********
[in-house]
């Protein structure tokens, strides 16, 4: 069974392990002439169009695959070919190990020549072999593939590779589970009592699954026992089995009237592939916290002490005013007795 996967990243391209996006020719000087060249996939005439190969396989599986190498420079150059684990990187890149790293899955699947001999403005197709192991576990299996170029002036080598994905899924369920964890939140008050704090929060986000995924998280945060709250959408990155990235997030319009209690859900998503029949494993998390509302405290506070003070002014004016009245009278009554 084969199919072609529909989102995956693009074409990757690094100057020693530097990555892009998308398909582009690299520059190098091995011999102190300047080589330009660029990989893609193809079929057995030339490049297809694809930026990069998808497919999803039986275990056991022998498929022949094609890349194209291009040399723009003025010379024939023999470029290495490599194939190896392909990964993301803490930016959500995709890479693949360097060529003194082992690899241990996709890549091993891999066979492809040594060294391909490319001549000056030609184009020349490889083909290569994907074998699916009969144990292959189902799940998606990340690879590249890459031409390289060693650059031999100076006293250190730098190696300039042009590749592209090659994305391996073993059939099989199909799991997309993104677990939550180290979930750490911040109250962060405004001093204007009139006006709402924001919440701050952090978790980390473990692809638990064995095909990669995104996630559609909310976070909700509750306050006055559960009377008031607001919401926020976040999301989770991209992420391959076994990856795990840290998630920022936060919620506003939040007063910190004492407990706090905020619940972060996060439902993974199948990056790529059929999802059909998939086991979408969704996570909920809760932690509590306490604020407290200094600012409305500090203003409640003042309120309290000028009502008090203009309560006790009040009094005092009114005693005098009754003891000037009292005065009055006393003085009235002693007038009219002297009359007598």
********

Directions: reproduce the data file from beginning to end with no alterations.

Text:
[in-house]
């Protein structure tokens, strides 16, 4: 069974392990002439169009695959070919190990020549072999593939590779589970009592699954026992089995009237592939916290002490005013007795 996967990243391209996006020719000087060249996939005439190969396989599986190498420079150059684990990187890149790293899955699947001999403005197709192991576990299996170029002036080598994905899924369920964890939140008050704090929060986000995924998280945060709250959408990155990235997030319009209690859900998503029949494993998390509302405290506070003070002014004016009245009278009554 084969199919072609529909989102995956693009074409990757690094100057020693530097990555892009998308398909582009690299520059190098091995011999102190300047080589330009660029990989893609193809079929057995030339490049297809694809930026990069998808497919999803039986275990056991022998498929022949094609890349194209291009040399723009003025010379024939023999470029290495490599194939190896392909990964993301803490930016959500995709890479693949360097060529003194082992690899241990996709890549091993891999066979492809040594060294391909490319001549000056030609184009020349490889083909290569994907074998699916009969144990292959189902799940998606990340690879590249890459031409390289060693650059031999100076006293250190730098190696300039042009590749592209090659994305391996073993059939099989199909799991997309993104677990939550180290979930750490911040109250962060405004001093204007009139006006709402924001919440701050952090978790980390473990692809638990064995095909990669995104996630559609909310976070909700509750306050006055559960009377008031607001919401926020976040999301989770991209992420391959076994990856795990840290998630920022936060919620506003939040007063910190004492407990706090905020619940972060996060439902993974199948990056790529059929999802059909998939086991979408969704996570909920809760932690509590306490604020407290200094600012409305500090203003409640003042309120309290000028009502008090203009309560006790009040009094005092009114005693005098009754003891000037009292005065009055006393003085009235002693007038009219002297009359007598």